43. There were mountains heaving their heads to thousands of miles in their height; and there were valleys and caves covered in eternal darkness.

44. There was a vast inextinguishable fire, like that of the blazing sun in one place; and a thickly frost covering the moonlight in another. (The burning heat of the tropics and the cold of the frigid zone).

45. Somewhere there was a great city, flourishing with groves and arbours; and at another big temples of gods, levelled to the ground by the might of demons.

46. In some place there was a streak of light, described by a falling meteor in the sky; in another the blaze of a comet with its thousand fiery tails in the air.

47. In one place there was a lucky planet, rising with its full orb to the view; in another there spread the gloom of night, and full sunshine in another.

48. Here the clouds were roaring, and there they were dumb and mute; here were the high blasts driving the clouds in air, and there the gentle breeze dropping the clusters of flowers on the ground.

49. Sometimes the firmament was clear and fair, and without an intercepting cloud in it, and as transparent as the soul of a wise man, delighted with the knowledge of truth.

50. The vacuous region of the celestial gods, was so full with the dewy beams (himansu) of the silvery orb of the moon (sweta-vaha), that it appeared as a shower of rain, and raised the loud croaking of the frogs below.

51. There appeared flocks of peacocks and goldfinches, to be fluttering about in some place, and vehicles of the goddesses and Vidyadharis thronging at another.

52. Numbers of Kartikeya's peacocks were seen dancing amidst the clouds, and a flight of greenish parrots was seen in the sky appearing as a verdant plain.

53. Dwarfish clouds were moving like the stout buffaloes of Yama; and others in the form of horses, were grazing on the grassy meadows of clouds.

54. Cities of the gods and demons, appeared with their towers on high;and distinct towns and hills, were seen at distances, as if detached from one another by the driving winds.

55. In some place, gigantic Bhairavas were dancing with their mountainous bodies; and great garudas were flying at another, as winged mountains in the air.

56. Huge mountains also, were tossed about by the blowing of winds; and the castles of the Gandharvas, were rising and falling with the celestial nymphs in them.

57. There were some clouds rising on high, and appearing as rolling mountains in the sky, crushing down the forests below; and the sky appeared in some place, as a clear lake abounding in lotuses.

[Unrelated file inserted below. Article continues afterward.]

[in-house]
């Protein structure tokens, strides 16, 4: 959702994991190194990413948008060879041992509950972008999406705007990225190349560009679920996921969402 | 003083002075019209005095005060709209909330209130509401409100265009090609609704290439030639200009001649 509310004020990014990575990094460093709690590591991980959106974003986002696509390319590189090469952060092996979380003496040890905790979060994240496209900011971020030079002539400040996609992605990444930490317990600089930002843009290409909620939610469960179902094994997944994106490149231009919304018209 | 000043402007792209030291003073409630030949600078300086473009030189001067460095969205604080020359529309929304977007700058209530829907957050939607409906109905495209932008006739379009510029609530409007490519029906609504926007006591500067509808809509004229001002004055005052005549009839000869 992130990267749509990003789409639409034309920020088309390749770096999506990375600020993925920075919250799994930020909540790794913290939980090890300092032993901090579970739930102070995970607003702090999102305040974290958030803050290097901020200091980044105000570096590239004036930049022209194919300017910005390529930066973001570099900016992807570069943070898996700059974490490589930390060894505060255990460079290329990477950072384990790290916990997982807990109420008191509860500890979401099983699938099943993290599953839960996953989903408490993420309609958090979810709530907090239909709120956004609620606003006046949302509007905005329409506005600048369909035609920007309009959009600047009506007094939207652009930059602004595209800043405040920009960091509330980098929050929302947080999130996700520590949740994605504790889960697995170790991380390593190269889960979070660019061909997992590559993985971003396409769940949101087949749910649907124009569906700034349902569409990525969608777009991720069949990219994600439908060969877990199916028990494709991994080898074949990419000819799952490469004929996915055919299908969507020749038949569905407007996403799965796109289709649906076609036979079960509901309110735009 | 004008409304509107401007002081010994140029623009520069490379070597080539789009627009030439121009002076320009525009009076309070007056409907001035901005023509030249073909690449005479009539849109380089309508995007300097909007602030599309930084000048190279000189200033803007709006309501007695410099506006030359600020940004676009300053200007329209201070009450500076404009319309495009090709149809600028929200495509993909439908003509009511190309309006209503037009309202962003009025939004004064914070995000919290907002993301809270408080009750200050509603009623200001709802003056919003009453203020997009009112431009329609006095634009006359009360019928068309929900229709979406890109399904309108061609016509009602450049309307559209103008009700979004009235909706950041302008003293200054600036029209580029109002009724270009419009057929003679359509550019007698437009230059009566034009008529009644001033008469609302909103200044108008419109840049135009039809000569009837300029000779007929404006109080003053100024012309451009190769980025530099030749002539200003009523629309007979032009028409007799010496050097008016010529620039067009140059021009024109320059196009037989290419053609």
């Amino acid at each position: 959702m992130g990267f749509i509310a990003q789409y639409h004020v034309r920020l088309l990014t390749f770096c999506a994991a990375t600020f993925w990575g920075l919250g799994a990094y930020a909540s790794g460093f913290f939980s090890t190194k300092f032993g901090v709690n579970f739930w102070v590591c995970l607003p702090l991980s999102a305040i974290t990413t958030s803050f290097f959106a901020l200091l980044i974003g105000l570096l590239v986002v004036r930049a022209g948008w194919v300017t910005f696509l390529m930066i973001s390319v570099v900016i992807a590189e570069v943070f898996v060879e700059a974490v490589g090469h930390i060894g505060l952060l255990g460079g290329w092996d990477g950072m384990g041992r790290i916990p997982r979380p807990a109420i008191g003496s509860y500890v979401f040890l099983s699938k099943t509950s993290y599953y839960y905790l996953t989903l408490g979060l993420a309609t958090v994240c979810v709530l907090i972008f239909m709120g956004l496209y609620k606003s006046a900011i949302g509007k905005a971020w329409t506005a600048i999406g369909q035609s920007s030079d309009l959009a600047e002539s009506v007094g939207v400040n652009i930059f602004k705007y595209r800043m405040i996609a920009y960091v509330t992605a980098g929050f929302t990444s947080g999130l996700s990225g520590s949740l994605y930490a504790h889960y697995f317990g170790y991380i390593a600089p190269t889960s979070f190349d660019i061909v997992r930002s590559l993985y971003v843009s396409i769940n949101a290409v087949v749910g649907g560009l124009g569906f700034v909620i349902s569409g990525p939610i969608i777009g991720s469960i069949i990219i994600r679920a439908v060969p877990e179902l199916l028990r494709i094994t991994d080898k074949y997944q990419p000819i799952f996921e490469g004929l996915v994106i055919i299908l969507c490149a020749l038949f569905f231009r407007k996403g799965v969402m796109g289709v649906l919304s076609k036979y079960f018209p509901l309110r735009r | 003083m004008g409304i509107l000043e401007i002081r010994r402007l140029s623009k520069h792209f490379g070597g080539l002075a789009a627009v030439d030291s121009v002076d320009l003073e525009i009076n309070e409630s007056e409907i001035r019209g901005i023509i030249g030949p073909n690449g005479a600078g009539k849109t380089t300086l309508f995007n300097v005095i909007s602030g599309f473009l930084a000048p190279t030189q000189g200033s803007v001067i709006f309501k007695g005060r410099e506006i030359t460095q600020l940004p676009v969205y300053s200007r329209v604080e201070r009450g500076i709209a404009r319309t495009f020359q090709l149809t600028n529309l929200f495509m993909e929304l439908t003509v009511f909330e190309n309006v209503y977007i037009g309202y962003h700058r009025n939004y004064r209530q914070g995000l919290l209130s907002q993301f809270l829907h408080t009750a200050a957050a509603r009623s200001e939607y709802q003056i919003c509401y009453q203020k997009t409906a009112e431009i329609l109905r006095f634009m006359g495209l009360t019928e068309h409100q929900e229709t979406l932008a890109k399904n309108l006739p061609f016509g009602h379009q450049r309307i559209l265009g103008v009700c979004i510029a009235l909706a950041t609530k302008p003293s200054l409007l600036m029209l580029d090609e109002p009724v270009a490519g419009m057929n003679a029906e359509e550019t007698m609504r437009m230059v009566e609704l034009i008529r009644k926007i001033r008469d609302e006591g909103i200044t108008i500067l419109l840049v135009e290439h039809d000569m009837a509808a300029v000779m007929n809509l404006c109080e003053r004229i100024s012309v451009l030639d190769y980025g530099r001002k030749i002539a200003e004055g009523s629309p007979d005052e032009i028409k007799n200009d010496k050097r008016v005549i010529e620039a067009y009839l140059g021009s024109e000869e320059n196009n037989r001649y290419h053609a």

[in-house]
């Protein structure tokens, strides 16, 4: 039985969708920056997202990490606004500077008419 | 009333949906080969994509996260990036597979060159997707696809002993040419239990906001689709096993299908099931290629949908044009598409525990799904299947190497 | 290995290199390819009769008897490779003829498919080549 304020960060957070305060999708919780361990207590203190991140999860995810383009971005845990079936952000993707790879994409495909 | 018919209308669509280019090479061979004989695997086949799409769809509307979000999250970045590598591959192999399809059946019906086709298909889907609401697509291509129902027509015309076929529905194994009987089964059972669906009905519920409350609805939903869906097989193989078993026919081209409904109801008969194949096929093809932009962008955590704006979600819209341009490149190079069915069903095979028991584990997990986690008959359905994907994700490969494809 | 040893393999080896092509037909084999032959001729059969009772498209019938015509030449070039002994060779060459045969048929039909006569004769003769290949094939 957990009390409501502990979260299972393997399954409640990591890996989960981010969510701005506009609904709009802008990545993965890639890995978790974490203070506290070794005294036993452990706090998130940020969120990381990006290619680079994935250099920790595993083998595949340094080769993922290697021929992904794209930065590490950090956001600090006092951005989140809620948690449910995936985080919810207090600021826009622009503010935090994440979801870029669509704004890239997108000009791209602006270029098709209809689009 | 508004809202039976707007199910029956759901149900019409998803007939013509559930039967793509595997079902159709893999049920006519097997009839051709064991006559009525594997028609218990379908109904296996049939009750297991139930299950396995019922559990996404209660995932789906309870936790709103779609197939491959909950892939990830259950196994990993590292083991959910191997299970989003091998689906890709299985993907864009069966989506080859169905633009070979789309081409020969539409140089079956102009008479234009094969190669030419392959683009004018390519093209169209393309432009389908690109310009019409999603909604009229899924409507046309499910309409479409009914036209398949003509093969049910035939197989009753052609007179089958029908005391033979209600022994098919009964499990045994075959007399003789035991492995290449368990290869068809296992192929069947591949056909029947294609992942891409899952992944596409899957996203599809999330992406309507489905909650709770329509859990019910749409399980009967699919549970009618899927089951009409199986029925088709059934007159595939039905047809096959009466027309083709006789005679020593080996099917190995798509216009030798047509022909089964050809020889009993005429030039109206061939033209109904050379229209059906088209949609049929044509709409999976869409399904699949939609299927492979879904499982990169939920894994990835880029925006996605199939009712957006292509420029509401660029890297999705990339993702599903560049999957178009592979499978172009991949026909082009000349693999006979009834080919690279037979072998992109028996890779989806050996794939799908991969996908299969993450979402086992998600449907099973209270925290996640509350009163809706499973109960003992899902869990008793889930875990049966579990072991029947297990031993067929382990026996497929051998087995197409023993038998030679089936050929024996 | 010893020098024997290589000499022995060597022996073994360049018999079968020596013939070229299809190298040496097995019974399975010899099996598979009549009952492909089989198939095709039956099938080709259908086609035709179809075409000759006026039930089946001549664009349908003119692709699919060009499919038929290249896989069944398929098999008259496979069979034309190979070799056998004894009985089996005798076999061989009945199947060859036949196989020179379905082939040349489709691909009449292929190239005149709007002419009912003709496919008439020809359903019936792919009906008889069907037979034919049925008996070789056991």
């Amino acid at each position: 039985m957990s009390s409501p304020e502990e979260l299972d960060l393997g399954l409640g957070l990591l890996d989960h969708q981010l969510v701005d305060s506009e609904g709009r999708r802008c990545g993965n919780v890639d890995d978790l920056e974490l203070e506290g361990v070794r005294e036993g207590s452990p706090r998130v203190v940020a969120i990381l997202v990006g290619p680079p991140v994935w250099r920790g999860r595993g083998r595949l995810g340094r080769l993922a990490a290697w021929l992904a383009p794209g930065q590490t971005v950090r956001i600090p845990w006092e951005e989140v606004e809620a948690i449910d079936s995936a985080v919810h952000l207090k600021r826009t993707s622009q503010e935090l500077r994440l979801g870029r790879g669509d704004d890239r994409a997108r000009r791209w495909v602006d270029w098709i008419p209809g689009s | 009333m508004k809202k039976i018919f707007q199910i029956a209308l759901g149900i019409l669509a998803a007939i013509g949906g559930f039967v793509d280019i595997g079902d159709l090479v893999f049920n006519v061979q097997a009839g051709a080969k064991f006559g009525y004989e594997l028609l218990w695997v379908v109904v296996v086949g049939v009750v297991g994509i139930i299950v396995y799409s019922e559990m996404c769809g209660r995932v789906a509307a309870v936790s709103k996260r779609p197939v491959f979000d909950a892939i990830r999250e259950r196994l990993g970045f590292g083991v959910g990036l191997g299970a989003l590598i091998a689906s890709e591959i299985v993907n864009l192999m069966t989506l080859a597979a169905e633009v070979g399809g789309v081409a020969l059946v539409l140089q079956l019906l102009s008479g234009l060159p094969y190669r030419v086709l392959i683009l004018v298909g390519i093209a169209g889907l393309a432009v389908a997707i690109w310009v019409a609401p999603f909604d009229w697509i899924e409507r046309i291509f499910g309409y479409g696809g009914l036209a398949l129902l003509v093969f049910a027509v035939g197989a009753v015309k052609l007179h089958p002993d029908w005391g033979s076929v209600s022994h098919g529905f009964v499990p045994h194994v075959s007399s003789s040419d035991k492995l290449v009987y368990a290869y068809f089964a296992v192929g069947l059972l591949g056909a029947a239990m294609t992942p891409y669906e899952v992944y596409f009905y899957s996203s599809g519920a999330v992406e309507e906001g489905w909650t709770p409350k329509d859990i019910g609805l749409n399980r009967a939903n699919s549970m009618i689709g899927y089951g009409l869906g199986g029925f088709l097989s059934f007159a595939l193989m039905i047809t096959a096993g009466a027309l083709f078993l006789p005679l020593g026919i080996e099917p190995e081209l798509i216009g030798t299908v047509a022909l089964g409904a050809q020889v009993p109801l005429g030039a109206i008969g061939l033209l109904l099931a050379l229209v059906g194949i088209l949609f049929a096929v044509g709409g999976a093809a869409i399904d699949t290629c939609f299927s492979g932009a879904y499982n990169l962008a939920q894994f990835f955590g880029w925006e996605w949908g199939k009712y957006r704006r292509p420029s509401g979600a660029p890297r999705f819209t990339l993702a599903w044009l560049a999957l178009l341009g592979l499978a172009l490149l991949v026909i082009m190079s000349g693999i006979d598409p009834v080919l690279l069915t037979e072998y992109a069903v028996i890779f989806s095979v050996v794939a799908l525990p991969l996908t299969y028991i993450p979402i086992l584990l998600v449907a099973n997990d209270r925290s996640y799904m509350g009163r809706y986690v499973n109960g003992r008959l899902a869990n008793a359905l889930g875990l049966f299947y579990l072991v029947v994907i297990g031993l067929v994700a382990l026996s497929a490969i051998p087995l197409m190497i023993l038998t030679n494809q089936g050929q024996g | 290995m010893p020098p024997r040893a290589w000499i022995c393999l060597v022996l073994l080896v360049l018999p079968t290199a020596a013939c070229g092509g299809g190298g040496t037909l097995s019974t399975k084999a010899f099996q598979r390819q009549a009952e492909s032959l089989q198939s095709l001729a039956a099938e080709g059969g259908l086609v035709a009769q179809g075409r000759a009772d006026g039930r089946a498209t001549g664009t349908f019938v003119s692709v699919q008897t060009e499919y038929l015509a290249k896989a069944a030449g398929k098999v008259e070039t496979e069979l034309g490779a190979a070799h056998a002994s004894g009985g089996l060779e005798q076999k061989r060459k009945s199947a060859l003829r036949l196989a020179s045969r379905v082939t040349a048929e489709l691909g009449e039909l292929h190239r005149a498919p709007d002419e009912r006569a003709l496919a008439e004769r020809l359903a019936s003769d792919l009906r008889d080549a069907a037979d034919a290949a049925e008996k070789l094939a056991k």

58. The moon-beams shone brightly in one spot, and sweet cooling breezes blew softly in another. Hot sultry winds were blowing in some place, and singeing the forest on the mountainous clouds.

59. There was a dead silence in one spot, caused by perfect calmness of the breeze; while another spot presented a scene of a hundred peaks, rising on a mountainlike cloud.

60. In one place the raining clouds, were roaring loudly in their fury; and in another a furious battle was waging between the gods and demons in the clouds.

61. In some place the geese were seen gabbling in the lotus lake of the sky, and inviting the ganders by their loud cackling cries.

62. Forms of fishes, crocodiles and alligators, were seen flying in the air, as if they were transformed to aerial beings, by the holy waters of their natal Ganges.

63. They saw somewhere the eclipse of the moon, by the dark shadow of the earth, as the sun went down the horizon; and so they saw the eclipse of the sun by the shadow of the moon falling on his disk.

64. They saw a magical flower garden, exhaling its fragrance in the air; and strewing the floor of heaven, with profusion of flowers, scattered by showers of morning dews.

65. They beheld all the beings contained in the three worlds, to be flying in the air, like a swarm of gnats in the hollow of a fig tree; and then the two excellent ladies stopped in their aerial journey, intent upon revisiting the earth. NOTE. Most part of the above description of the heavens, consists of the various appearances of the clouds, and bears resemblance to Shelly's poetical description of them. All this is expressed by one word in the Cloud-Messenger of Kalidasa, where the cloud is said to be "Kama rupa" or assuming any form at pleasure.